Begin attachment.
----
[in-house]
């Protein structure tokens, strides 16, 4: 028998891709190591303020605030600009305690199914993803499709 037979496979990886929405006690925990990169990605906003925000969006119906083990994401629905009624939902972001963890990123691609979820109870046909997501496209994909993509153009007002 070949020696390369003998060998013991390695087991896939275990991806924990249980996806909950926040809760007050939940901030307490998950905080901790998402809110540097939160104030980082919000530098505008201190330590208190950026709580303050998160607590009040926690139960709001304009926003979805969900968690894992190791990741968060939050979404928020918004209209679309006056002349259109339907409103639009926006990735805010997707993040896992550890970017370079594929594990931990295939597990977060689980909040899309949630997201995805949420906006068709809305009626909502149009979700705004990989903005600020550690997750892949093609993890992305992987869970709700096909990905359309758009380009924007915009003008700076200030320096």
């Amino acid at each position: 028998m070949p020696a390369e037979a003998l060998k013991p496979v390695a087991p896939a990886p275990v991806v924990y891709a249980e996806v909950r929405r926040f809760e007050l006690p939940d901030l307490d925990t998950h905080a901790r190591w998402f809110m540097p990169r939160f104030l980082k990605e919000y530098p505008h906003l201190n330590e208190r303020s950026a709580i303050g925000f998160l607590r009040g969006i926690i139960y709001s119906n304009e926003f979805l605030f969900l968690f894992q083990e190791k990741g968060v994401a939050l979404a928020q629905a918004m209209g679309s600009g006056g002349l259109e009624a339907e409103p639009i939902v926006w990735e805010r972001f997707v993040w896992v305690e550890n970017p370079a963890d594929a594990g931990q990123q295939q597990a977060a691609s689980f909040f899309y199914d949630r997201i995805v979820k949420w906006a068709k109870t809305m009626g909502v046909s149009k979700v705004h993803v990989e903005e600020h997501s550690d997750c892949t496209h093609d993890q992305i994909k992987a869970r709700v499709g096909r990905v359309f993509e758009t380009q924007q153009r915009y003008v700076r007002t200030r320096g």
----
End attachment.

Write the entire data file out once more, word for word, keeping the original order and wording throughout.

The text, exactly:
[in-house]
């Protein structure tokens, strides 16, 4: 028998891709190591303020605030600009305690199914993803499709 037979496979990886929405006690925990990169990605906003925000969006119906083990994401629905009624939902972001963890990123691609979820109870046909997501496209994909993509153009007002 070949020696390369003998060998013991390695087991896939275990991806924990249980996806909950926040809760007050939940901030307490998950905080901790998402809110540097939160104030980082919000530098505008201190330590208190950026709580303050998160607590009040926690139960709001304009926003979805969900968690894992190791990741968060939050979404928020918004209209679309006056002349259109339907409103639009926006990735805010997707993040896992550890970017370079594929594990931990295939597990977060689980909040899309949630997201995805949420906006068709809305009626909502149009979700705004990989903005600020550690997750892949093609993890992305992987869970709700096909990905359309758009380009924007915009003008700076200030320096």
């Amino acid at each position: 028998m070949p020696a390369e037979a003998l060998k013991p496979v390695a087991p896939a990886p275990v991806v924990y891709a249980e996806v909950r929405r926040f809760e007050l006690p939940d901030l307490d925990t998950h905080a901790r190591w998402f809110m540097p990169r939160f104030l980082k990605e919000y530098p505008h906003l201190n330590e208190r303020s950026a709580i303050g925000f998160l607590r009040g969006i926690i139960y709001s119906n304009e926003f979805l605030f969900l968690f894992q083990e190791k990741g968060v994401a939050l979404a928020q629905a918004m209209g679309s600009g006056g002349l259109e009624a339907e409103p639009i939902v926006w990735e805010r972001f997707v993040w896992v305690e550890n970017p370079a963890d594929a594990g931990q990123q295939q597990a977060a691609s689980f909040f899309y199914d949630r997201i995805v979820k949420w906006a068709k109870t809305m009626g909502v046909s149009k979700v705004h993803v990989e903005e600020h997501s550690d997750c892949t496209h093609d993890q992305i994909k992987a869970r709700v499709g096909r990905v359309f993509e758009t380009q924007q153009r915009y003008v700076r007002t200030r320096g």